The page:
Key elements to a successful online collection

Daniel Wilksch, Manager, Online Projects, Public Record Office Victoria, spoke at the Collections and the Web conference, on 24 November 2008, at the Melbourne Museum.

Before starting to develop an online collection catalogue, it is a good idea to research how other organisations have approached theirs. The National Library of Australia and the Powerhouse Museum are leading the way in web-based catalogues. They have already considered questions like – What do people want to see? What should the online catalogue do? Developing online collection catalogues can be a large but necessary jump for small institutions.

Online catalogues command a different way of organising information from the traditional library catalogue and provide a wider range of benefits. Beyond being used for insurance purposes, they help people find your collection items – on site and online, offer information about the item, help with enquiries and act as a marketing service. Web 2.0 technologies can be used to start a conversation with the public about a collection, engaging and building audiences. The United States Library of Congress started this form of social networking when they uploaded their historic photographs to the Flickr Commons in early 2008. Using a similar principle, the Public Records Office Victoria has set up a Wiki on their site to build on their collection descriptions.



People in organisations have different needs to the public so the web team needs to separate management information from keywords, descriptions and object photographs the end user may need. Questions to be asked are – Is it just access or information people want? Should the CSV file be made available for download with all of the information about the object. The catalogue software should provide archival information about the item, as well as physical and digital information about the object.

Libraries, archives and museums demand slightly different function of catalogue software. Libraries hold a collection of books and so require subject thesauri and controlled vocabularies. Museum software needs to create lot of information around an item, such as photographs, places to add information, item description rather than just noting the item. Archives lead the user down a path of how to find a search result object so they can be led back into that search result.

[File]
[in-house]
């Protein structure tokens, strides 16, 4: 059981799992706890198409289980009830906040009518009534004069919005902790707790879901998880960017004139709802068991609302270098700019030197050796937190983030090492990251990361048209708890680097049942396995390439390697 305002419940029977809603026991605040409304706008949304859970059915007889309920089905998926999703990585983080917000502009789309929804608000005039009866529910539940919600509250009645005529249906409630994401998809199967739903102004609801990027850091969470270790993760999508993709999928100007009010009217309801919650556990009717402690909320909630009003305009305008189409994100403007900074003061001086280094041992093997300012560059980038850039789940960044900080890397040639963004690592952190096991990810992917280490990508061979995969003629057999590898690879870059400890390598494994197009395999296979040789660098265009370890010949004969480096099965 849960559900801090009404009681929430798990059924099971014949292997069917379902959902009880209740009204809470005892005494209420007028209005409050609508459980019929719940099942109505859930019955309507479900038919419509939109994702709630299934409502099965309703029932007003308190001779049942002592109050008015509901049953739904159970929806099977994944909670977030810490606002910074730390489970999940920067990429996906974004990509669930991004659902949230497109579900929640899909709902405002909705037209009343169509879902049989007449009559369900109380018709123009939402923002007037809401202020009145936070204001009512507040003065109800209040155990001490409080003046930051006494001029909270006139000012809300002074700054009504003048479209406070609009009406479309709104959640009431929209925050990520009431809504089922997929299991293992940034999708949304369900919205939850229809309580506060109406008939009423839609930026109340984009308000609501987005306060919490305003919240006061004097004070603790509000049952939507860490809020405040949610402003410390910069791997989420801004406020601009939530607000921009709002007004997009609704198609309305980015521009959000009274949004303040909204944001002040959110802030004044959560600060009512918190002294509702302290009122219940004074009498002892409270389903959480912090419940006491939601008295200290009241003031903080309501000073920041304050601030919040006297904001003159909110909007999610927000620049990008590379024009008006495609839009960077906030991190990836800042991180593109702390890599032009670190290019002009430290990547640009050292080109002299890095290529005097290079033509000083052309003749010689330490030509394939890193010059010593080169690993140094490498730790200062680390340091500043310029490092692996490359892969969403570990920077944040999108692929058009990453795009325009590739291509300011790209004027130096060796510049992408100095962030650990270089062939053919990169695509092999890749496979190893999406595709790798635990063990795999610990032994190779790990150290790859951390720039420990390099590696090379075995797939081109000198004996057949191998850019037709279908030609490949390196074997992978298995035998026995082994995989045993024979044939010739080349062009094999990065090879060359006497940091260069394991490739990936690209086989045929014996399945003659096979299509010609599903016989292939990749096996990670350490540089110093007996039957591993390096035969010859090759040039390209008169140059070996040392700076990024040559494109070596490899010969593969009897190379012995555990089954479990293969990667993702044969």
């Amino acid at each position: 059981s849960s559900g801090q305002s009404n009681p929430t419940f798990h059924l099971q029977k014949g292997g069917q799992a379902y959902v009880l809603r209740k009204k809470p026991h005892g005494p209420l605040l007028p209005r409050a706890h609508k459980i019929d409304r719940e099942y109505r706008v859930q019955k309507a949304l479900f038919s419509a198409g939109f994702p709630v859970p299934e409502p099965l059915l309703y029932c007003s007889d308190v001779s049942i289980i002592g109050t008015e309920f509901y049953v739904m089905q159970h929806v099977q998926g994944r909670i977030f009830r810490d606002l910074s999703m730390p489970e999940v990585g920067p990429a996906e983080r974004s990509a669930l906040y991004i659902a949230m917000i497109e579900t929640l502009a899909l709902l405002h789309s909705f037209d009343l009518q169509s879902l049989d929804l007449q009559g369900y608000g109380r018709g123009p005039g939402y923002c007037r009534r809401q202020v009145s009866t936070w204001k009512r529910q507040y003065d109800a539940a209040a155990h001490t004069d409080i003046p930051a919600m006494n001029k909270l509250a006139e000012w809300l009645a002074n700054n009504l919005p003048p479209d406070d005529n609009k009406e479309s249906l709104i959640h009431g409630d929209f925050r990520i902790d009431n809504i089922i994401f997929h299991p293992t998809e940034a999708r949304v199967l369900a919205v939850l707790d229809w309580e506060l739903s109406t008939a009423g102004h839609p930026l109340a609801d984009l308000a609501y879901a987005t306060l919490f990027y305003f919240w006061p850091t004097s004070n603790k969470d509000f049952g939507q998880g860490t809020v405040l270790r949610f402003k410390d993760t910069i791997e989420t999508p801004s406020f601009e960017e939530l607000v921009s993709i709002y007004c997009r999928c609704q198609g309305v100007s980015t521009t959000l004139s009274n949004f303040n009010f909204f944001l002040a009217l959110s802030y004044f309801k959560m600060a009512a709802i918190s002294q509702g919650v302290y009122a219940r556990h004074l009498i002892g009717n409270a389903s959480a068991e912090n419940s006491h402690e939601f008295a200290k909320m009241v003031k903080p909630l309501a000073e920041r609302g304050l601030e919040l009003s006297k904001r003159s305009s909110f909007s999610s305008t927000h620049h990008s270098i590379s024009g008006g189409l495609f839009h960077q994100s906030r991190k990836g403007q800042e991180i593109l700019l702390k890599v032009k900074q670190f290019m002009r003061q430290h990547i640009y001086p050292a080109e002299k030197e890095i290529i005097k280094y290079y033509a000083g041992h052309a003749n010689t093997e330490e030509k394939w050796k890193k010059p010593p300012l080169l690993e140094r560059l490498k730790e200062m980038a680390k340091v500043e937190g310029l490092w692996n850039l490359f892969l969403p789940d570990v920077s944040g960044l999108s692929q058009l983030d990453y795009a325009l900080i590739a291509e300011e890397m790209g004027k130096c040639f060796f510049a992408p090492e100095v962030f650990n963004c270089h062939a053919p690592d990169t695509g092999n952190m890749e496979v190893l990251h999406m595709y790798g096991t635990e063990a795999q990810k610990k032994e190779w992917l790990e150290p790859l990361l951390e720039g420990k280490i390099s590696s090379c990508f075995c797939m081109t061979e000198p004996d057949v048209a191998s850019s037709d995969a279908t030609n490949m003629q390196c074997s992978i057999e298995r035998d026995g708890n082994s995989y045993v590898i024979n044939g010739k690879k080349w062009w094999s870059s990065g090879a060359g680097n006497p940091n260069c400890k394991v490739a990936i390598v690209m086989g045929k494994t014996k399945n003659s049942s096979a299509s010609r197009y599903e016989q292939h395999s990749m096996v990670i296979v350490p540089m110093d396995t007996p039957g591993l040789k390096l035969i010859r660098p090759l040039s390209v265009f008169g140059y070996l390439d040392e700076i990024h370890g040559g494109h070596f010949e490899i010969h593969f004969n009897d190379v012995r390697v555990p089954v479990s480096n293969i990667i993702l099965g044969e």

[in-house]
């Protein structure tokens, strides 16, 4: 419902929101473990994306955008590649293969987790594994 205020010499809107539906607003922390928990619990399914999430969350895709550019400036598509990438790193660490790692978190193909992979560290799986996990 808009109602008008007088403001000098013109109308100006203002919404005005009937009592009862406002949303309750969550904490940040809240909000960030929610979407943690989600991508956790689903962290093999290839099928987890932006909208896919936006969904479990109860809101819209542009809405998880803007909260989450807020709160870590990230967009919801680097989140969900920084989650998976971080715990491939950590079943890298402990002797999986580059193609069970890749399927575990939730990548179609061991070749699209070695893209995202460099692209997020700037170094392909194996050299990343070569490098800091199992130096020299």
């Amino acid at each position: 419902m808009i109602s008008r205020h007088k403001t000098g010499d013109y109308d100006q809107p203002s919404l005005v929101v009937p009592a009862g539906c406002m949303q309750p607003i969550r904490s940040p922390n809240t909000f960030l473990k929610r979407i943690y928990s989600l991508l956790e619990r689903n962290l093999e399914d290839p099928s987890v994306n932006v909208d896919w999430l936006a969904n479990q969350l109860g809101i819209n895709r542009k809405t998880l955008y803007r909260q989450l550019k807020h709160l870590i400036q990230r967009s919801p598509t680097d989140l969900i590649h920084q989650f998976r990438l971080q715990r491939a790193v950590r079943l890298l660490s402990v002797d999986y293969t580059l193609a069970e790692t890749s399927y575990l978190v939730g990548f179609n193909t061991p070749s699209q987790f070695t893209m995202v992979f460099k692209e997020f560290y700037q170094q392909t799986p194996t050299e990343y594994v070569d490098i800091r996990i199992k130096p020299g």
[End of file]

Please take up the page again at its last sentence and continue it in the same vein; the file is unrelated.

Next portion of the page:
Designing your website for people interested in looking at single pages is an effective way of maximising the Google search. People may not want to navigate your website but use Google as their collection search tool so you should try to accommodate both approaches. A library catalogue card is equivalent to a web page and each web page has a URL (address) used to organise and search for information in the catalogue. Try to provide a list of things in the collection so people can organise their own data.

The key elements to a successful online collection are:
*a page for a collection of items that can be clicked through to one page per entity, each object has a registered address,
*if there is a change of software the address should be transferred so links don’t break and gives items permanent place on the web,
*URLs should be descriptive with the object name and catalogue number,
*URLs should be intuitive so people can guess the URL if looking at another item.
*each page should have links back to the content of the item so people can explore the catalogue,
integrate catalogue information into the website,
*consider a system to store the image of object and its description because a catalogue holds the information not the actual entity,
*embed the catalogue in the website and allow the user to return to the same place to start another search so that information is not duplicated on the website.

Email Daniel if you have any questions relating to online collection catalogues.

Related links to online catalogue software
Online public access catalogue
Tabularium
EMu
OCLC

To listen to more talks from the Collections and the Web conference
Collections and the Web, Perth, September 9, 2008
Collections and the Web, Melbourne, November 24 2008

One Response to “Key elements to a successful online collection”

  1. Hubsert Says:

    A good opportunity to get familiar with object documentation and standards is playing with: CollectConcept, a free online collection management system which supports many museum standard and offers a OAI-PMH interface for metadata exchange.

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